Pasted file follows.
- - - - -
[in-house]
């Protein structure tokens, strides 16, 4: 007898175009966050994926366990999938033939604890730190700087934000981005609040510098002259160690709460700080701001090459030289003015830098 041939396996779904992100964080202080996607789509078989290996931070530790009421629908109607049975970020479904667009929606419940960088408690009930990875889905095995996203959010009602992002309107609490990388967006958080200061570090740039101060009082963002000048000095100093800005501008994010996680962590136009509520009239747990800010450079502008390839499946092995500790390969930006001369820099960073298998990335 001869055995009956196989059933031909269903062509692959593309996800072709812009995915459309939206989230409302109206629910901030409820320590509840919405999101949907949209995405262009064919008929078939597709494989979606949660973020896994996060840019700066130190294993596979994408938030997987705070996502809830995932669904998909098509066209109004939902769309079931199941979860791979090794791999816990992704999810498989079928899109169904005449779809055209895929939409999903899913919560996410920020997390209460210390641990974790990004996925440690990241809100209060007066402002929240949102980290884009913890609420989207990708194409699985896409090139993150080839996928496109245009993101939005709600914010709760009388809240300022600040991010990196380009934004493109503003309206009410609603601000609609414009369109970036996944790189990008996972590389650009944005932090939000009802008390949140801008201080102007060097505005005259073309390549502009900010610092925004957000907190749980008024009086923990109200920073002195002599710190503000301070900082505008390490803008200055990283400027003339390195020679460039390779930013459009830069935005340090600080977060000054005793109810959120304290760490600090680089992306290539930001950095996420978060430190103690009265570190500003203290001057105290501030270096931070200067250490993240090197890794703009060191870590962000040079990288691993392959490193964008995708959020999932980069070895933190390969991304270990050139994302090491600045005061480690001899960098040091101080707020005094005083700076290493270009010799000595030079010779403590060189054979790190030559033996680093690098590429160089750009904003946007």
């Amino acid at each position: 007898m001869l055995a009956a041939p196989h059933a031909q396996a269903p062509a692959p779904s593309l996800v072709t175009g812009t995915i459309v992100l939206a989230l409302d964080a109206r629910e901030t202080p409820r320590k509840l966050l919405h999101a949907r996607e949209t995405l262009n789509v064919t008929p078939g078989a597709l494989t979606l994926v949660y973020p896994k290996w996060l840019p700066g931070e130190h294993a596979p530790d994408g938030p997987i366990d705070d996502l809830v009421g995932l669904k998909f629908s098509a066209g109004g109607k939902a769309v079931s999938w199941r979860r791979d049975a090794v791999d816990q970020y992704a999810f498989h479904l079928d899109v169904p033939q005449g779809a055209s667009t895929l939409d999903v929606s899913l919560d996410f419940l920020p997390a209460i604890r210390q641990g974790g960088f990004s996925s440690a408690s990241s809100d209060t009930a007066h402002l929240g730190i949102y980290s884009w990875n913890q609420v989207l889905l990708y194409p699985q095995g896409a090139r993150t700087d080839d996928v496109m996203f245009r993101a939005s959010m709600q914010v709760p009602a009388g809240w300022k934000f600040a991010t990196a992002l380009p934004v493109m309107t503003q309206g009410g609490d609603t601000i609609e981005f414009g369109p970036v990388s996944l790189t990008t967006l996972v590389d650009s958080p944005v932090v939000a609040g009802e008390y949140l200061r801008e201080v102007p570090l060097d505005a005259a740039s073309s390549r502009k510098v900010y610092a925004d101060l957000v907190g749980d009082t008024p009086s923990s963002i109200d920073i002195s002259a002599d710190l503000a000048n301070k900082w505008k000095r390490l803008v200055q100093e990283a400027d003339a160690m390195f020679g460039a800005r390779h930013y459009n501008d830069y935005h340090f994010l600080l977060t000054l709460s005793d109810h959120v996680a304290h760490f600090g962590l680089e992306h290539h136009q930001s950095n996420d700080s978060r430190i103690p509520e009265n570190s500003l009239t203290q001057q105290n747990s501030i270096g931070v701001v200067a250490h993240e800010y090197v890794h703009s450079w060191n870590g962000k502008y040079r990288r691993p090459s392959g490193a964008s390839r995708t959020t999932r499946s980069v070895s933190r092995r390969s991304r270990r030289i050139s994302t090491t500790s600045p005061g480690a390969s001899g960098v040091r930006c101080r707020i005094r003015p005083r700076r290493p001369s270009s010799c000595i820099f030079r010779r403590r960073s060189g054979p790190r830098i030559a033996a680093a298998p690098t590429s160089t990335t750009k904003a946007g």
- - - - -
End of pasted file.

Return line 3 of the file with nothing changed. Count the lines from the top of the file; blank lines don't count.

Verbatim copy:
């Amino acid at each position: 007898m001869l055995a009956a041939p196989h059933a031909q396996a269903p062509a692959p779904s593309l996800v072709t175009g812009t995915i459309v992100l939206a989230l409302d964080a109206r629910e901030t202080p409820r320590k509840l966050l919405h999101a949907r996607e949209t995405l262009n789509v064919t008929p078939g078989a597709l494989t979606l994926v949660y973020p896994k290996w996060l840019p700066g931070e130190h294993a596979p530790d994408g938030p997987i366990d705070d996502l809830v009421g995932l669904k998909f629908s098509a066209g109004g109607k939902a769309v079931s999938w199941r979860r791979d049975a090794v791999d816990q970020y992704a999810f498989h479904l079928d899109v169904p033939q005449g779809a055209s667009t895929l939409d999903v929606s899913l919560d996410f419940l920020p997390a209460i604890r210390q641990g974790g960088f990004s996925s440690a408690s990241s809100d209060t009930a007066h402002l929240g730190i949102y980290s884009w990875n913890q609420v989207l889905l990708y194409p699985q095995g896409a090139r993150t700087d080839d996928v496109m996203f245009r993101a939005s959010m709600q914010v709760p009602a009388g809240w300022k934000f600040a991010t990196a992002l380009p934004v493109m309107t503003q309206g009410g609490d609603t601000i609609e981005f414009g369109p970036v990388s996944l790189t990008t967006l996972v590389d650009s958080p944005v932090v939000a609040g009802e008390y949140l200061r801008e201080v102007p570090l060097d505005a005259a740039s073309s390549r502009k510098v900010y610092a925004d101060l957000v907190g749980d009082t008024p009086s923990s963002i109200d920073i002195s002259a002599d710190l503000a000048n301070k900082w505008k000095r390490l803008v200055q100093e990283a400027d003339a160690m390195f020679g460039a800005r390779h930013y459009n501008d830069y935005h340090f994010l600080l977060t000054l709460s005793d109810h959120v996680a304290h760490f600090g962590l680089e992306h290539h136009q930001s950095n996420d700080s978060r430190i103690p509520e009265n570190s500003l009239t203290q001057q105290n747990s501030i270096g931070v701001v200067a250490h993240e800010y090197v890794h703009s450079w060191n870590g962000k502008y040079r990288r691993p090459s392959g490193a964008s390839r995708t959020t999932r499946s980069v070895s933190r092995r390969s991304r270990r030289i050139s994302t090491t500790s600045p005061g480690a390969s001899g960098v040091r930006c101080r707020i005094r003015p005083r700076r290493p001369s270009s010799c000595i820099f030079r010779r403590r960073s060189g054979p790190r830098i030559a033996a680093a298998p690098t590429s160089t990335t750009k904003a946007g």